• Where an investor purchases a specific cryptocurrency at different times and then sells a portion of his or her holdings from one wallet, the investor can freely determine which portion was sold, provided that he or she can fully document the acquisition dates and the acquisition costs of the individual purchases; otherwise, the F.I.F.O. (first in, first out) method is to apply when calculating the taxable income.

  • The rules mentioned above (taxable within one year, tax-free after one year) shall not apply if cryptocurrencies are “rented out,” with “interest” being earned pro rata temporis. In such a case, a later sale would lead to capital gains that qualify as investment income, which is taxable at a flat income tax rate of 27.5% (irrespective of the holding period). Yet again, this seems inconsistent: Interest is income from capital claims.

Thus, only if one qualifies cryptocurrencies as capital claims (such as loans, bank deposits, and bonds) could a gain from the sale of cryptocurrencies lead to investment income. Further, even if cryptocurrencies were to be qualified as capital claims, should such gains not be taxable at the flat income tax rate of 27.5% (but rather at the progressive income tax rate)?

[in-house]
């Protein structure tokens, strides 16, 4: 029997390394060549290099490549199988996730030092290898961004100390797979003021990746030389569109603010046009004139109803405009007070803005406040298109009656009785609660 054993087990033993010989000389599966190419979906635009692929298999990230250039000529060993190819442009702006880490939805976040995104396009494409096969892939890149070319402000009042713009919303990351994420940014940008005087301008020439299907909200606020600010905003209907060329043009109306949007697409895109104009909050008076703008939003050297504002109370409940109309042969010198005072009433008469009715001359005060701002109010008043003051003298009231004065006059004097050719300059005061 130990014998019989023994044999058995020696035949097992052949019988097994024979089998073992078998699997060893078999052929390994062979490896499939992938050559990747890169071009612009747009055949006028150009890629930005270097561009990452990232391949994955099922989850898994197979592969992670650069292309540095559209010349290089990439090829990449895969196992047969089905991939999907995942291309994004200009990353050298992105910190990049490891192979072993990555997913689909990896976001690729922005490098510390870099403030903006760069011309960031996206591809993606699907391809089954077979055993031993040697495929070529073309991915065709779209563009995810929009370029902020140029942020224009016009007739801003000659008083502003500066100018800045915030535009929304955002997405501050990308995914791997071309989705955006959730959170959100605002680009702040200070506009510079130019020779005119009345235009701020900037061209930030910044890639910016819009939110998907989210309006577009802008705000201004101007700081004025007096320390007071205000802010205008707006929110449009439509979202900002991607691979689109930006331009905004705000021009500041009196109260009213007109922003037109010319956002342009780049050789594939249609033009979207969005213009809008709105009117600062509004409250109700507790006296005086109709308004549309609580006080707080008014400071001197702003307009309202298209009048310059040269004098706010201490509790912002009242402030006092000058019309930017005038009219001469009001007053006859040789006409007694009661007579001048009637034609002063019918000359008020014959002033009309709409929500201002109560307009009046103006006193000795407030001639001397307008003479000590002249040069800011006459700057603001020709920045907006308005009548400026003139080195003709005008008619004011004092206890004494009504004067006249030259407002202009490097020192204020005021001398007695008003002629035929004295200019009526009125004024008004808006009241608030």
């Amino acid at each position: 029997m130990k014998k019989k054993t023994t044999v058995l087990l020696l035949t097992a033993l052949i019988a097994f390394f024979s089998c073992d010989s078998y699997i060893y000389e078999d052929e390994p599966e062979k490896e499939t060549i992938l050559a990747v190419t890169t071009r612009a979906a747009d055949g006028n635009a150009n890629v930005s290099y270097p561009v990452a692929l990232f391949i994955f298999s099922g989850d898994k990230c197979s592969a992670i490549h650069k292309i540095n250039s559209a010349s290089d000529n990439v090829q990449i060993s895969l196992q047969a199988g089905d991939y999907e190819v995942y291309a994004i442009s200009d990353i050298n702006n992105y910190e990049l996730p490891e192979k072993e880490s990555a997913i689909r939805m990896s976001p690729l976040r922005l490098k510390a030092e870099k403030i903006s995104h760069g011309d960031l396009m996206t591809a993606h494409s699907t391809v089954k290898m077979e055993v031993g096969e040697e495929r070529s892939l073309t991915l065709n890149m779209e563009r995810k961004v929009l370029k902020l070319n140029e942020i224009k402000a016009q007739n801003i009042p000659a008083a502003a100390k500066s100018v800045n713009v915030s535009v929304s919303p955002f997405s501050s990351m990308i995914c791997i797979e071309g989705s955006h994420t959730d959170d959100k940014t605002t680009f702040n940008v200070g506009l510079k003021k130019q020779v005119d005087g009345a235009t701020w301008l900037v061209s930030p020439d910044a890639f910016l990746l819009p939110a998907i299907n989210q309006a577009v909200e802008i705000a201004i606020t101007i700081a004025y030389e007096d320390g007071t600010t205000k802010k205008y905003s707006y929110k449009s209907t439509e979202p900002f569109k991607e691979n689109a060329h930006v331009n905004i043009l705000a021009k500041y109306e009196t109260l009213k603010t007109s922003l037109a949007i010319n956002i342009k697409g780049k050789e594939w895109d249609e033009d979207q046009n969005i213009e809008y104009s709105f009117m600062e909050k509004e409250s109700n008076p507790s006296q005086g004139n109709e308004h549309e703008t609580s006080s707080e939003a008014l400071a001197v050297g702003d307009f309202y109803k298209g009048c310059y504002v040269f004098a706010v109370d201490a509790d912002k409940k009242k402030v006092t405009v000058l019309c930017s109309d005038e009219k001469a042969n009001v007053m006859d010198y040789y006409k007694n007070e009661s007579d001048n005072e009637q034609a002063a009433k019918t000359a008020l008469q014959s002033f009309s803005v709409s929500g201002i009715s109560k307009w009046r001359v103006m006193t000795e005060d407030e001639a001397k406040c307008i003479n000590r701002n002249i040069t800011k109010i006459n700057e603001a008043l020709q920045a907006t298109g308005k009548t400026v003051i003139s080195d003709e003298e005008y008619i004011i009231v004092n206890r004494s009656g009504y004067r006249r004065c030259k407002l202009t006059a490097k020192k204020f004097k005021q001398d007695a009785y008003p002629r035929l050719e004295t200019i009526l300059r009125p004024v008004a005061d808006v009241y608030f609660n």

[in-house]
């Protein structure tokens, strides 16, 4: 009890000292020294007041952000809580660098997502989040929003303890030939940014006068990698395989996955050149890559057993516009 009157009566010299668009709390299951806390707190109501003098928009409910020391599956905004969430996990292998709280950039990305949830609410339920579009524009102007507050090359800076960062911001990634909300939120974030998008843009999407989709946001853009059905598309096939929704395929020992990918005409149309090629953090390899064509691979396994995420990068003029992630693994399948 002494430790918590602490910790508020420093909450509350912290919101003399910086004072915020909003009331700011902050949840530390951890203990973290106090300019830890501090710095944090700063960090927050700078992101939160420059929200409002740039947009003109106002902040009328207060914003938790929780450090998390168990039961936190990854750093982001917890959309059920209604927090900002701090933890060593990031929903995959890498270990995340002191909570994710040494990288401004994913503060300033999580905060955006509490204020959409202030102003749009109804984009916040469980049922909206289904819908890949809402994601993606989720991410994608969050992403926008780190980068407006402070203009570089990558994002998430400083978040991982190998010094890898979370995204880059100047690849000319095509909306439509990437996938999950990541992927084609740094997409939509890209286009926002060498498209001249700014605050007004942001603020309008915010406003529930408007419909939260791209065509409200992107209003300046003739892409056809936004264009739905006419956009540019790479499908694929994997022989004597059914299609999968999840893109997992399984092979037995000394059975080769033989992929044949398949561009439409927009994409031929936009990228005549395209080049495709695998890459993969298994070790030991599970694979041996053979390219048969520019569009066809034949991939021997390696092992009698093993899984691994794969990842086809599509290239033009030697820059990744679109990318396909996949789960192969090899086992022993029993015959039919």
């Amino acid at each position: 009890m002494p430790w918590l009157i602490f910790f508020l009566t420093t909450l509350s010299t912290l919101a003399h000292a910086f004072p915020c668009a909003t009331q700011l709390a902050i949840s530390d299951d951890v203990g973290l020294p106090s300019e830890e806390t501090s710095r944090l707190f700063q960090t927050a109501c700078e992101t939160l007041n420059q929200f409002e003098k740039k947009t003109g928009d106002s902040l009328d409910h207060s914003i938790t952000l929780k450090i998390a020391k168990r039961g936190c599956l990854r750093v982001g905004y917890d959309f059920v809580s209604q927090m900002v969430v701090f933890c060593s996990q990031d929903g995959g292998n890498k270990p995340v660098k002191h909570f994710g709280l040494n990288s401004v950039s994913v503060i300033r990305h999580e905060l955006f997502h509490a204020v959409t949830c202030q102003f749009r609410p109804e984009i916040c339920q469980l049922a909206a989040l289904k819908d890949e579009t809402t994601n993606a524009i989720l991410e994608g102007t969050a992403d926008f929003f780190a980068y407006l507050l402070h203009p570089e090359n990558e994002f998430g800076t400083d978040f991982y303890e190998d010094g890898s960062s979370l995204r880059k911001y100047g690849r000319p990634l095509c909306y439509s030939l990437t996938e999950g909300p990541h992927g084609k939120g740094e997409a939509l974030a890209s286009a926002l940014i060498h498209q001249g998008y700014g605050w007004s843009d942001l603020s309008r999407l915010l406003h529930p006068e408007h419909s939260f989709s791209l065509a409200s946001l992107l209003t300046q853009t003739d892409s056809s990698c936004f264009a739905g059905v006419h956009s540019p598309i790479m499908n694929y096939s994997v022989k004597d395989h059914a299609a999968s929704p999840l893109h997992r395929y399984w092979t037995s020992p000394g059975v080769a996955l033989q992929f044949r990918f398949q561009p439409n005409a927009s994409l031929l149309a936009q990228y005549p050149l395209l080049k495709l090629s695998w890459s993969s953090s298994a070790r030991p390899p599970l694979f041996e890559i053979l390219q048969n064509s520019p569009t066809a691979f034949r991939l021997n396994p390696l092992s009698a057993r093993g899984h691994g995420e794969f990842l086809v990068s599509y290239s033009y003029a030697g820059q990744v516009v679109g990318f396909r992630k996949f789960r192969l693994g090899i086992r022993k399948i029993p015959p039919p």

• Further, the guidance states that income from the operation of cryptocurrency exchanges, from the operation of Bitcoin A.T.M.’s, and from the mining of cryptocurrencies will normally be considered as income from an active trade or business, which is taxable at the progressive income tax rate. While the authors would concur with the first two cases, a more nuanced conclusion is warranted in case of cryptocurrency “mining” (a term that unluckily evokes an association with large-scale heavy industrial operations, which probably led to this classification).
  • What is missing in the guidance is an explanation of under which circumstances the trading of cryptocurrencies is to be considered as an active trade or business.